Isao Takei

Isao Takei is an assistant professor in International Relations at Nihon University.  He received his Ph.D. in sociology from the University of Texas at Austin.  He has published several articles on Japanese culture and Asian American issues.

Updated January 2011

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The Japanese American Family - Part 8 of 8

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Researchers have become so fixated on the drama of the World War II internment that the general study of contemporary Japanese Americans themselves has been unfortunately neglected in recent years. We have sought to help fill this research gap by investigating the JA family using recent demographic data. Our results indicate major changes since the time of the first half of the 20th century that figured prominently in the descriptions of the classical Issei family and the Nisei family as provided by Kitano (1976). Indeed, the changes that have occurred since that era have been ...

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The Japanese American Family - Part 7 of 8

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Table 4 displays some descriptive characteristics for White households in terms of basic demographic indicators, while Table 5 shows these characteristics for JA households. The indicators include the proportion residing in the Pacific region (i.e., Hawaii, Alaska, Washington, Oregon, and California), the mean age of the householder, the mean number of children in the household, the mean household size (i.e., including children and adults), the proportion of householders with a bachelor’s degree, the official poverty rate (as defined by the U.S. Census Bureau), the mean household ...

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The Japanese American Family - Part 6 of 8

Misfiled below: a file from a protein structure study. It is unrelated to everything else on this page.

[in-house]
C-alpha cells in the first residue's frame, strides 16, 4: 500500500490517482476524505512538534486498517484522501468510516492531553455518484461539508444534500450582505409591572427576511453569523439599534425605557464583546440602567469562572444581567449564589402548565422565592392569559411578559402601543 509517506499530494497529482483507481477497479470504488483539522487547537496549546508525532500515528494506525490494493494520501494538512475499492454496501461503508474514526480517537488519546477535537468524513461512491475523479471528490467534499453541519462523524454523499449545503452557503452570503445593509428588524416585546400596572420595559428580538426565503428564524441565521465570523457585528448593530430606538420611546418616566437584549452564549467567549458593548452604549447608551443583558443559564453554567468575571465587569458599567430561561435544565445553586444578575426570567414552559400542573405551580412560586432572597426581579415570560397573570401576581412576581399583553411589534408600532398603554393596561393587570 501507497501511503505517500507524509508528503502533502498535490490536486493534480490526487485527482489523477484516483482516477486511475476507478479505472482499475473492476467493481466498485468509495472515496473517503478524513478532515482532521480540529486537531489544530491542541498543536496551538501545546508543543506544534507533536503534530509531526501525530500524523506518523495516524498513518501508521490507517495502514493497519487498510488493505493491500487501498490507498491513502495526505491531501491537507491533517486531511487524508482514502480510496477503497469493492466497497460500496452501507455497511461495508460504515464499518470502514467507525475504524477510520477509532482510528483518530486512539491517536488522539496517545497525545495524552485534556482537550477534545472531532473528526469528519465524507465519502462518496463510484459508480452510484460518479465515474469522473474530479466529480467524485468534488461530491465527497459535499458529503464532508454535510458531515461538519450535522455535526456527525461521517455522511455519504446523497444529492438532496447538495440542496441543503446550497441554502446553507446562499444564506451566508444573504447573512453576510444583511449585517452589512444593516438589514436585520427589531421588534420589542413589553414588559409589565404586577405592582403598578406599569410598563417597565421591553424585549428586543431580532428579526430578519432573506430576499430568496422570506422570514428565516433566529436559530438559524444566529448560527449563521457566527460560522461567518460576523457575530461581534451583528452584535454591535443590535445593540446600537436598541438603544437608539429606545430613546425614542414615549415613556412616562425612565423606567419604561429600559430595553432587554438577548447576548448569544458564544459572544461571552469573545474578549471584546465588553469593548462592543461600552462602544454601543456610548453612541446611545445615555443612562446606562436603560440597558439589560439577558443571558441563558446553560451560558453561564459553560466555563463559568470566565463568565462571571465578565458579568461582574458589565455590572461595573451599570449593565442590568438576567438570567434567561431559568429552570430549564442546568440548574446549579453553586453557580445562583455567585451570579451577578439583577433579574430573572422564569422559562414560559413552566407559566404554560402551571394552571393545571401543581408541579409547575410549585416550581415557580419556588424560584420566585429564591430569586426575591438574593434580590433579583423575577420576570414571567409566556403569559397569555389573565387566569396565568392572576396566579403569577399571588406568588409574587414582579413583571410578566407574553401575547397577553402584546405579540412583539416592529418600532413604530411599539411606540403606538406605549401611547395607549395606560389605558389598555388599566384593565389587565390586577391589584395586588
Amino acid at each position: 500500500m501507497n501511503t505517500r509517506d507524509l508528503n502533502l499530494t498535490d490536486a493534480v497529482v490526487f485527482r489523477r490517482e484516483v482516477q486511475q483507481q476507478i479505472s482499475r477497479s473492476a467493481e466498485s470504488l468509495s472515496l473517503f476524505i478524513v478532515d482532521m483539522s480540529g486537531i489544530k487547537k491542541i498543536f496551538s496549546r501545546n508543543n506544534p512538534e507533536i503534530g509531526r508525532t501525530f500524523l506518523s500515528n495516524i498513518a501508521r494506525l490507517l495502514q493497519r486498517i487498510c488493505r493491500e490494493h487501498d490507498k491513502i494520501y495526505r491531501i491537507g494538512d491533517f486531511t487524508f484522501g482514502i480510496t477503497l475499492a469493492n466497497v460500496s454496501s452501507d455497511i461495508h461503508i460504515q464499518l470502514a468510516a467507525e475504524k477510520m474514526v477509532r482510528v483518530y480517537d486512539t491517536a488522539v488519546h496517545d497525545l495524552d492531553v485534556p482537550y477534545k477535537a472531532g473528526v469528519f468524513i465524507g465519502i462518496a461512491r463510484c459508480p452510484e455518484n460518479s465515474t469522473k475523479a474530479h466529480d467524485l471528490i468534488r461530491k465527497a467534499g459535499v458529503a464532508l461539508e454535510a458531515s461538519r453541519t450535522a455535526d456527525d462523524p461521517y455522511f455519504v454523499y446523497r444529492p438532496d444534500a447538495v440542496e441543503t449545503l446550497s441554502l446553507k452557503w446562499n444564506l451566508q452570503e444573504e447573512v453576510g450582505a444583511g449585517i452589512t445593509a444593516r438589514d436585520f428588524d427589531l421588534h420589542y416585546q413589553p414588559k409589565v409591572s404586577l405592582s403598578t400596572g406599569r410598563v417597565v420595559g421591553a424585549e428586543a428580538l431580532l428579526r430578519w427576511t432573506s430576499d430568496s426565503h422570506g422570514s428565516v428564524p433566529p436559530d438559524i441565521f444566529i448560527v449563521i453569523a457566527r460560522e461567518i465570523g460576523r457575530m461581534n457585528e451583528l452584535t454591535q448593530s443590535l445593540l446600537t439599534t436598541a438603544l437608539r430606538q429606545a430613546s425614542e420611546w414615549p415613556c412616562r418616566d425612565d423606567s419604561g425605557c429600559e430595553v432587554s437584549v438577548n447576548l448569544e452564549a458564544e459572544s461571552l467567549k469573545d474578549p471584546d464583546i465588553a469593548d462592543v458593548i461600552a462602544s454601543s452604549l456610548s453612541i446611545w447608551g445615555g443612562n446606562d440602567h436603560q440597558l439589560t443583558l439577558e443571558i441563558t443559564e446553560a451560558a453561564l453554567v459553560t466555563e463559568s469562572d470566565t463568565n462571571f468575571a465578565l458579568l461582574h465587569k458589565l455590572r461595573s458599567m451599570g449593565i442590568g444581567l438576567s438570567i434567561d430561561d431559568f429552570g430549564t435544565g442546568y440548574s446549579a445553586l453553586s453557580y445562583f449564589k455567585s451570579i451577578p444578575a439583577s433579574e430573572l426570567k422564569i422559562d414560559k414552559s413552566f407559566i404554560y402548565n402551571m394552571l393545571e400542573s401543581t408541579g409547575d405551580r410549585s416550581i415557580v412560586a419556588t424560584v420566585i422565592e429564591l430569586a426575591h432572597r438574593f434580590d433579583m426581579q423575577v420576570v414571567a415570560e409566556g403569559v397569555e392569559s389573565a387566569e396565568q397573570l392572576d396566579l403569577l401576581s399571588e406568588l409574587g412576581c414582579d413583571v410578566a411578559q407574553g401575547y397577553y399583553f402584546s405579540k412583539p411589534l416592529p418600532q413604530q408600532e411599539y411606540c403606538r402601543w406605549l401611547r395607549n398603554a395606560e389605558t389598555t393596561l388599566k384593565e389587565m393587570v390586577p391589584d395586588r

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Studying Contemporary Japanese American Families (Cont'd)

The next six categories refer to marital families in which the couple consists of a particular match between the two spouses based on the four JA types. The FB-FB-Japanese family includes a married couple where both spouses are foreign-born. The NB-NB-Japanese family includes a married couple where both spouses are native-born. The BR-J-White family includes a married couple consisting of spouses who are: BR-Japanese and BR-Japanese; or BR-Japanese and J-White; or J-White and J-White. The FB-NB-Japanese family includes a married couple where one spouse is foreign-born and the other spouse is ...

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The Japanese American Family - Part 5 of 8

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In order to investigate contemporary patterns of the JA family, we use data from the American Community Survey (ACS), which is administered by the U.S. Census Bureau and is representative of the entire household population of the U.S. Our analysis pools together the surveys from 2005, 2006, 2007, and 2008 so that an adequate sample size of a comparatively small demographic group (i.e., Japanese Americans) may be obtained. Our results thus refer to period from 2005 to 2008.

Table 1 describes the categorization of racial/ethnic groups that we have ...

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The Japanese American Family - Part 4 of 8

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Any analysis of modern families will invariably need to incorporate the realities of several rising trends that have influenced the living arrangements of a broad spectrum of Americans in the 21st century. First, there is an increased incidence of non-family households. Demographers traditionally define the family as two or more persons living together in a household unit who are related by blood, marriage or adoption, but in the U.S. today many households do not fit this description. For example, one-person households are more common now as many middle-aged persons have delayed or even abandoned ...

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